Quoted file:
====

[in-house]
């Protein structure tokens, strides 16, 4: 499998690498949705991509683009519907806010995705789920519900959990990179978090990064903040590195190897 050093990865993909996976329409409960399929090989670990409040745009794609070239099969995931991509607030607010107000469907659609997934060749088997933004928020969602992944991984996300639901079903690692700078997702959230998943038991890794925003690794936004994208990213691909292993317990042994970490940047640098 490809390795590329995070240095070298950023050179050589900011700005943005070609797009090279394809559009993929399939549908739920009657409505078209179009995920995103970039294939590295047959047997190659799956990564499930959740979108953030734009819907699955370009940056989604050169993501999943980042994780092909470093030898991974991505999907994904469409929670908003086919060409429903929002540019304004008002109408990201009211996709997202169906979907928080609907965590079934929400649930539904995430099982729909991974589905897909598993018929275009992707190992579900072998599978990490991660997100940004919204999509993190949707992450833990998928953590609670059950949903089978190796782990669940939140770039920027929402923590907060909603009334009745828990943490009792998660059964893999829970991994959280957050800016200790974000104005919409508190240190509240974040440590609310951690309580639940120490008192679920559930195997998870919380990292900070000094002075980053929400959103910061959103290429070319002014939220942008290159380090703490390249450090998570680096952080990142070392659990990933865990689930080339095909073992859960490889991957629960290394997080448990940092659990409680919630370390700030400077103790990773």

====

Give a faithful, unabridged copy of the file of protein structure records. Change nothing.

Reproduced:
[in-house]
């Protein structure tokens, strides 16, 4: 499998690498949705991509683009519907806010995705789920519900959990990179978090990064903040590195190897 050093990865993909996976329409409960399929090989670990409040745009794609070239099969995931991509607030607010107000469907659609997934060749088997933004928020969602992944991984996300639901079903690692700078997702959230998943038991890794925003690794936004994208990213691909292993317990042994970490940047640098 490809390795590329995070240095070298950023050179050589900011700005943005070609797009090279394809559009993929399939549908739920009657409505078209179009995920995103970039294939590295047959047997190659799956990564499930959740979108953030734009819907699955370009940056989604050169993501999943980042994780092909470093030898991974991505999907994904469409929670908003086919060409429903929002540019304004008002109408990201009211996709997202169906979907928080609907965590079934929400649930539904995430099982729909991974589905897909598993018929275009992707190992579900072998599978990490991660997100940004919204999509993190949707992450833990998928953590609670059950949903089978190796782990669940939140770039920027929402923590907060909603009334009745828990943490009792998660059964893999829970991994959280957050800016200790974000104005919409508190240190509240974040440590609310951690309580639940120490008192679920559930195997998870919380990292900070000094002075980053929400959103910061959103290429070319002014939220942008290159380090703490390249450090998570680096952080990142070392659990990933865990689930080339095909073992859960490889991957629960290394997080448990940092659990409680919630370390700030400077103790990773």